Photo: Mauricio Lima for the New York Times

The article did note in passing that economic forces might have something to do with increased addiction, as men traveling in search of work encounter intravenous drug cultures not (yet) indigenous to Afghanistan.  Aside from this nod to the country’s economic distress, the article was remarkably silent about the way that political economy– say, colonialism, decades of war and occupation, massive displacement of peoples, a ravaged infrastructure, etc.– might factor in to the question, focusing instead on the lurid details of “this particular circle of hell” and the inability of public health officials to get a handle on the growing problem.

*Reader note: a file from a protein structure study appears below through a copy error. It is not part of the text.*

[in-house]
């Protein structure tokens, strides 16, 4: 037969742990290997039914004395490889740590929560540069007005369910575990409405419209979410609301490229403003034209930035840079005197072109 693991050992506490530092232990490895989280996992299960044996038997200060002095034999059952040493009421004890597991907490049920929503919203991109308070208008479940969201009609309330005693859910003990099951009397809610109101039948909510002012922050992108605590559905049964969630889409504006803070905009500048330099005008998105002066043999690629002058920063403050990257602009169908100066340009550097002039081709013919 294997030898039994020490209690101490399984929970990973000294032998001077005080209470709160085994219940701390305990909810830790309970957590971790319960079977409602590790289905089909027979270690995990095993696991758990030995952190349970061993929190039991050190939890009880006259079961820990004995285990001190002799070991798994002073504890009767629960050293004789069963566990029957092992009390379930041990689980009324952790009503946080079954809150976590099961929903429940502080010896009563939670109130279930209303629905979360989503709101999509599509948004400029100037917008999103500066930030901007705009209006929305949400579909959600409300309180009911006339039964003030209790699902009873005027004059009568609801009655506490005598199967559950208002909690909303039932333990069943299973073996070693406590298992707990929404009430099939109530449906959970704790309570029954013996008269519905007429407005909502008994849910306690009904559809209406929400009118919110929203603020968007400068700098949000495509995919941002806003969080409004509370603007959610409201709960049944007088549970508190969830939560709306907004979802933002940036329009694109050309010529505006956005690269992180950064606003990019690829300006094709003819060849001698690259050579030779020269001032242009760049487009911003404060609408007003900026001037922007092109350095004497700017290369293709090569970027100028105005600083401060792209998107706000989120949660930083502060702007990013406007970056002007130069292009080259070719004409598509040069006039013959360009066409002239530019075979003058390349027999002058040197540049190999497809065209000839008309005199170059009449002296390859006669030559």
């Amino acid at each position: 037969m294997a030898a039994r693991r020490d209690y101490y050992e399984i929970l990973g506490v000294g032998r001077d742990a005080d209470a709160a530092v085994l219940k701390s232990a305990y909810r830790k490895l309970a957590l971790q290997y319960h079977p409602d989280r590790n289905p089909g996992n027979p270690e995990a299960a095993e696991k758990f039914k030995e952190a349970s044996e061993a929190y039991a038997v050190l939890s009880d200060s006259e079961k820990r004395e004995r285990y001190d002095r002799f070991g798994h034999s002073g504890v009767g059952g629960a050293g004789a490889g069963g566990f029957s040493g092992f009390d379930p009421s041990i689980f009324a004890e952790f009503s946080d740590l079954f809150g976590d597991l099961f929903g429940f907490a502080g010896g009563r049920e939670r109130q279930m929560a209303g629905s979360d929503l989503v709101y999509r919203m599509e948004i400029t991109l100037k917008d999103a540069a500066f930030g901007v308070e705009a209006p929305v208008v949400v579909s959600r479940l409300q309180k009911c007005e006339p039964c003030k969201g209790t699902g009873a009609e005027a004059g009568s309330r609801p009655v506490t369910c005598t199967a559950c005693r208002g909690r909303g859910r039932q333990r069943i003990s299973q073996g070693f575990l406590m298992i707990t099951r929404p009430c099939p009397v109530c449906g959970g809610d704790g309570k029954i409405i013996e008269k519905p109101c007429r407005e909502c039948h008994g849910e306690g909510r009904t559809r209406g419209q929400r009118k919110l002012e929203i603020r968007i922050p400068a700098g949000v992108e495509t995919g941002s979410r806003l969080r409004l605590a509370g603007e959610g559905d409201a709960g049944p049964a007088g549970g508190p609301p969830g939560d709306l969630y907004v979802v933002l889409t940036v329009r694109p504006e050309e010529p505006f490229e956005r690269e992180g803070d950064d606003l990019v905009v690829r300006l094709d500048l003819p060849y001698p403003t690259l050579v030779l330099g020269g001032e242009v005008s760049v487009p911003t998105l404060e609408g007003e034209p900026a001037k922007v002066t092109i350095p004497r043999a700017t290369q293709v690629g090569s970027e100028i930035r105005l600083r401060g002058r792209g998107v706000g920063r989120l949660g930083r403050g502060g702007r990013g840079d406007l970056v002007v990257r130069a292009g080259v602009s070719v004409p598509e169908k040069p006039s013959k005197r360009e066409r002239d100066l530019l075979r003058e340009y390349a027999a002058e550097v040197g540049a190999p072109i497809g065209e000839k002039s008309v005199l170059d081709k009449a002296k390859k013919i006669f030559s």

A Big Book, but not THE Big Book

Okay, fine: it’s an article in the Sunday paper.  I myself have said that while the political economy of addiction is a crucial part of understanding it, it’s the rare junkie indeed who gets clean by reading Hardt and Negri.  (Points readers whose experiences differ, please do write me!)  If you want a very concise discussion of why opium production is Afghanistan’s leading industry– including acknowledgement of the US government’s pivotal role in creating the situation–  Pierre-Arnoud Chouvy provides it here, in China and Eurasian Forum Quarterly (2006).  If you want a more careful and well-sourced discussion of the public health issue, you can get it from Catherine Todd, Naqibullah Safi, and Steffanie Strathdee in their matter of fact article on  “Drug Use and Harm Reduction in Afghanistan” (2005).

But where should those of us interested in the history of recovery turn? 

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The Points Interview: Diana L. Ahmad